A timeline of diamond developments throughout history, from their formation billions of years ago to the first engagement ring and the latest verification tech.
3.5 billion BCE
Canadian diamonds formed 150 kilometers beneath the earth’s surface, with South African diamonds taking shape half a billion years later. In another 2 billion years, the first kimberlite pipes would form.
100 million BCE
Some of the first kimberlite eruptions took place, helping diamonds move toward the surface.
The first diamonds were discovered in India. The earliest known reference to diamonds is in a Sanskrit manuscript dated between 320 and 296 BCE.
Alexander the Great brought the first diamond to Europe from India. By the third century BCE, diamonds were being exported to China.
The European diamond-cutting industry began in Venice, Italy.
Diamond cutting came to Antwerp in 1447. In 1475, Flemish jeweler Lodewyk van Bercken invented the polishing wheel. In 1477, Archduke Maximilian of Austria gave the first documented diamond engagement ring to Mary of Burgundy. Diamonds were scarce at the time, and it was mostly men who wore them — until Agnès Sorel, mistress of French King Charles VII, set a new trend by sporting diamonds at court.
Artisanal miners in Brazil discovered diamonds while looking for gold. The country was a significant diamond source for the next 150 years.
In 1867, Erasmus Jacobs found a 21.25-carat diamond — the Eureka (pictured) — on his father’s farm in South Africa. By 1871, the South African diamond rush had begun. In 1886, Tiffany & Co. pioneered the modern diamond engagement ring: a round brilliant stone in an elevated six-prong setting.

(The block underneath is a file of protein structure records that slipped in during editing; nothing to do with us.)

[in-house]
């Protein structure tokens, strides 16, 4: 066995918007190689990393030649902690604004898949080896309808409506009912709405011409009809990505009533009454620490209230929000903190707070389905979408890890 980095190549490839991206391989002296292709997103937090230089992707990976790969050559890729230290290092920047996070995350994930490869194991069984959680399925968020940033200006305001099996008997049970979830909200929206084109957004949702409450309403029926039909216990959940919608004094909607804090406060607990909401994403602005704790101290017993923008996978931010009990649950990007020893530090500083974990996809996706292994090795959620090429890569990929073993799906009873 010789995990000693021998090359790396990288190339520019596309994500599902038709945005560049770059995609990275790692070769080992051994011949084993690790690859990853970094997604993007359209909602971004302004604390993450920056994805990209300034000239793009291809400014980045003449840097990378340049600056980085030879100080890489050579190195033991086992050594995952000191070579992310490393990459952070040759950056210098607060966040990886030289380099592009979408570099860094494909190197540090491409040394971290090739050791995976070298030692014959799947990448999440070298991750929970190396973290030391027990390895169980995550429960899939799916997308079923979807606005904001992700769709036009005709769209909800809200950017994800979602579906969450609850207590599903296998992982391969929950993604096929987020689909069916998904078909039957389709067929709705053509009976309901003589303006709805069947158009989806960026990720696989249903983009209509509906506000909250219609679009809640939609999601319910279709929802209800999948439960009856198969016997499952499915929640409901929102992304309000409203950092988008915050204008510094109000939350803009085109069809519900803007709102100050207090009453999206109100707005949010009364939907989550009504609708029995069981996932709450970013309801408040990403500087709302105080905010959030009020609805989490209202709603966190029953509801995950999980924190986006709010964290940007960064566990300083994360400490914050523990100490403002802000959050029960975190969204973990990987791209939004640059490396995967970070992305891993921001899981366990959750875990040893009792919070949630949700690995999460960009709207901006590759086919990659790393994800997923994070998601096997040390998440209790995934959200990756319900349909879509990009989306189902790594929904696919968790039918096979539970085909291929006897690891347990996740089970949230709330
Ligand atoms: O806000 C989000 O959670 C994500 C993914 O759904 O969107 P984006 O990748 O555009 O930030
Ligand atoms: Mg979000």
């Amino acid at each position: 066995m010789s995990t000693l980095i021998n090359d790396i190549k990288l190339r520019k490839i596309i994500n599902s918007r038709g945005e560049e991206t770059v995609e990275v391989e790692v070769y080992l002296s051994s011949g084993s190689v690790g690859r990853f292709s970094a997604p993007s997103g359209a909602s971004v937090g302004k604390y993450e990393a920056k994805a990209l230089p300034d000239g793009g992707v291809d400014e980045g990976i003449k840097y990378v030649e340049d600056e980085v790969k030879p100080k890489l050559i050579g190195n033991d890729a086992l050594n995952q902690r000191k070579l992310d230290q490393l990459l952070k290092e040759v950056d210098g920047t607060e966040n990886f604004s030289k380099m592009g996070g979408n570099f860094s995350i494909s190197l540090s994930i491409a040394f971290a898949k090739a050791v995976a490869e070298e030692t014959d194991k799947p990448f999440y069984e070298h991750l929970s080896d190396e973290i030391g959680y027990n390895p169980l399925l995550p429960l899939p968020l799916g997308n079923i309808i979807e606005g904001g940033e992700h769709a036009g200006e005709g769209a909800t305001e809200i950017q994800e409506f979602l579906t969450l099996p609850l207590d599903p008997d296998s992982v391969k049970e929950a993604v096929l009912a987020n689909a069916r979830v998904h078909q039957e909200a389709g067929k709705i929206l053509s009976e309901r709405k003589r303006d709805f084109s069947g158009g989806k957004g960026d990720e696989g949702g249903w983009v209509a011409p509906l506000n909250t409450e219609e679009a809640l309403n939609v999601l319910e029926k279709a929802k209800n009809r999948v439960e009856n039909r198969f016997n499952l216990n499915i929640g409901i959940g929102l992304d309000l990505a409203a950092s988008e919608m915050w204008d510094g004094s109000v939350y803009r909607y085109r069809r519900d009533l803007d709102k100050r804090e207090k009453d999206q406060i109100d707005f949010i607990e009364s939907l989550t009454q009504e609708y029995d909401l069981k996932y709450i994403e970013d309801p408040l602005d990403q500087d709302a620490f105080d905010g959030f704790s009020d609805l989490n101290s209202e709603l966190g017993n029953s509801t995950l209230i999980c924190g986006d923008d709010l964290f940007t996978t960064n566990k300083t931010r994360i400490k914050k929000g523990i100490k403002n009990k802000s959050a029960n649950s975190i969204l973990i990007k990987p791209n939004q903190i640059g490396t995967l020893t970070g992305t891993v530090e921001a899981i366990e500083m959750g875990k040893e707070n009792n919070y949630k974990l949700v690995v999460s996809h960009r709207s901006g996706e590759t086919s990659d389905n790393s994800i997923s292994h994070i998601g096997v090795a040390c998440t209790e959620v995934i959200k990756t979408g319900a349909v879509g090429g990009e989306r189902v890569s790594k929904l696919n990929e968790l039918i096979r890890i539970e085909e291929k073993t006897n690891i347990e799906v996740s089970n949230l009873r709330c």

The world’s largest gem-quality diamond was found in South Africa in 1905: the 3,106.75-carat Cullinan, which became part of the British Crown Jewels once cut. Other diamond discoveries in this period included deposits on Namibia’s shores in 1908, and in the Democratic Republic of Congo in 1912. In 1919, Marcel Tolkowsky published Diamond Design, the roadmap for the modern round brilliant cut. But by 1932, diamond mining had declined due to the depressed state of the industry.
In 1947, copywriter Mary Frances Gerety penned the slogan “A Diamond Is Forever” for De Beers, injecting new life into the industry. In 1955, the USSR started mining at the Mir deposit, and 1966 saw the discovery of diamonds in Gaborone, Botswana.
NASA launched the Pioneer Venus space probe in 1978, encasing its scientific instruments in a titanium shell with diamond windows to protect them from high temperatures and pressure. The same year, Martin Rapaport published the first Rapaport Price List, creating an industry standard for pricing. A year later, diamonds were found at what would become Australia’s Argyle mine, which produced extraordinary pinks, purples and reds.
The turn of the century saw the formation of the Kimberley Process to prevent trade in conflict diamonds. In 2001, Sarine Technologies developed DiaExpert, the first laser mapping and modeling equipment for rough diamonds. The Gemological Institute of America (GIA) launched its Match iD service in 2022, which verifies that a client’s stone has a grading report.